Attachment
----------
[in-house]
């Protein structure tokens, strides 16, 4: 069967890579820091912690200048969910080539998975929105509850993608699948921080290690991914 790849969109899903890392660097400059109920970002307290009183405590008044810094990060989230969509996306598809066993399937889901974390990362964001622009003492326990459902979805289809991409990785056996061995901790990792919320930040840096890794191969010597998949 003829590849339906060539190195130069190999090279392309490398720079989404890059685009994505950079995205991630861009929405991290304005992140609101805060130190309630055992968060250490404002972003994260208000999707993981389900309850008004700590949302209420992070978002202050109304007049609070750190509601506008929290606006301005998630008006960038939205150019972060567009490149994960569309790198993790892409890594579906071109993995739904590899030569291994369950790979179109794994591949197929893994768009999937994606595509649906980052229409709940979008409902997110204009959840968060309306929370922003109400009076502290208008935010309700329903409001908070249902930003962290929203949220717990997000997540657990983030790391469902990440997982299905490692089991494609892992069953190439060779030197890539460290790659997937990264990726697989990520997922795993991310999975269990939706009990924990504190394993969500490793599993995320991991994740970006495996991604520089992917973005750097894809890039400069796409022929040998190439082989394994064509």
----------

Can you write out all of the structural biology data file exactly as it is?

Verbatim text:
[in-house]
């Protein structure tokens, strides 16, 4: 069967890579820091912690200048969910080539998975929105509850993608699948921080290690991914 790849969109899903890392660097400059109920970002307290009183405590008044810094990060989230969509996306598809066993399937889901974390990362964001622009003492326990459902979805289809991409990785056996061995901790990792919320930040840096890794191969010597998949 003829590849339906060539190195130069190999090279392309490398720079989404890059685009994505950079995205991630861009929405991290304005992140609101805060130190309630055992968060250490404002972003994260208000999707993981389900309850008004700590949302209420992070978002202050109304007049609070750190509601506008929290606006301005998630008006960038939205150019972060567009490149994960569309790198993790892409890594579906071109993995739904590899030569291994369950790979179109794994591949197929893994768009999937994606595509649906980052229409709940979008409902997110204009959840968060309306929370922003109400009076502290208008935010309700329903409001908070249902930003962290929203949220717990997000997540657990983030790391469902990440997982299905490692089991494609892992069953190439060779030197890539460290790659997937990264990726697989990520997922795993991310999975269990939706009990924990504190394993969500490793599993995320991991994740970006495996991604520089992917973005750097894809890039400069796409022929040998190439082989394994064509």